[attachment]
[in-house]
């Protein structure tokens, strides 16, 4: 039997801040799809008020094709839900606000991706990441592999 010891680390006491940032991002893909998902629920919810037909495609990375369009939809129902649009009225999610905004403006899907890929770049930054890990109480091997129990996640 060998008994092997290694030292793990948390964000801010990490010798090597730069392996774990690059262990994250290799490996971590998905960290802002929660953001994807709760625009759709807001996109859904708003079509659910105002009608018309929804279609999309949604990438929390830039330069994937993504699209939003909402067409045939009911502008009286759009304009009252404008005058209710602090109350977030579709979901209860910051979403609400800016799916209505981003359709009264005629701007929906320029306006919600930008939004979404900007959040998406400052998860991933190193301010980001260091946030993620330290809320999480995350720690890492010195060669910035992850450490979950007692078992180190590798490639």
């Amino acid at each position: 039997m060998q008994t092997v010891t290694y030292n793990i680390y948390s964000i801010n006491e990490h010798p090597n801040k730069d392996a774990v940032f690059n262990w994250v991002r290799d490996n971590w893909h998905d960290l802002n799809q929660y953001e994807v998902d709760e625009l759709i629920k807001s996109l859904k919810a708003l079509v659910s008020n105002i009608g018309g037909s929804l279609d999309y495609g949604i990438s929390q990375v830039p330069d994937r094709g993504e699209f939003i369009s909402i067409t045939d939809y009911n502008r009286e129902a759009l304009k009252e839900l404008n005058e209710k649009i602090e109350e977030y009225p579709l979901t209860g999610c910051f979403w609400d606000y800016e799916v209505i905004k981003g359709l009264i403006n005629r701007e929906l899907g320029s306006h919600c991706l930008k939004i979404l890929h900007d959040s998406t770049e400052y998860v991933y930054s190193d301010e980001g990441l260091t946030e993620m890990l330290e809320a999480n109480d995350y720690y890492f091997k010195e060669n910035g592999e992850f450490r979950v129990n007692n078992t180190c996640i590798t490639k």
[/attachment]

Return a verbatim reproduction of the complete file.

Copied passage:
[in-house]
């Protein structure tokens, strides 16, 4: 039997801040799809008020094709839900606000991706990441592999 010891680390006491940032991002893909998902629920919810037909495609990375369009939809129902649009009225999610905004403006899907890929770049930054890990109480091997129990996640 060998008994092997290694030292793990948390964000801010990490010798090597730069392996774990690059262990994250290799490996971590998905960290802002929660953001994807709760625009759709807001996109859904708003079509659910105002009608018309929804279609999309949604990438929390830039330069994937993504699209939003909402067409045939009911502008009286759009304009009252404008005058209710602090109350977030579709979901209860910051979403609400800016799916209505981003359709009264005629701007929906320029306006919600930008939004979404900007959040998406400052998860991933190193301010980001260091946030993620330290809320999480995350720690890492010195060669910035992850450490979950007692078992180190590798490639």
């Amino acid at each position: 039997m060998q008994t092997v010891t290694y030292n793990i680390y948390s964000i801010n006491e990490h010798p090597n801040k730069d392996a774990v940032f690059n262990w994250v991002r290799d490996n971590w893909h998905d960290l802002n799809q929660y953001e994807v998902d709760e625009l759709i629920k807001s996109l859904k919810a708003l079509v659910s008020n105002i009608g018309g037909s929804l279609d999309y495609g949604i990438s929390q990375v830039p330069d994937r094709g993504e699209f939003i369009s909402i067409t045939d939809y009911n502008r009286e129902a759009l304009k009252e839900l404008n005058e209710k649009i602090e109350e977030y009225p579709l979901t209860g999610c910051f979403w609400d606000y800016e799916v209505i905004k981003g359709l009264i403006n005629r701007e929906l899907g320029s306006h919600c991706l930008k939004i979404l890929h900007d959040s998406t770049e400052y998860v991933y930054s190193d301010e980001g990441l260091t946030e993620m890990l330290e809320a999480n109480d995350y720690y890492f091997k010195e060669n910035g592999e992850f450490r979950v129990n007692n078992t180190c996640i590798t490639k």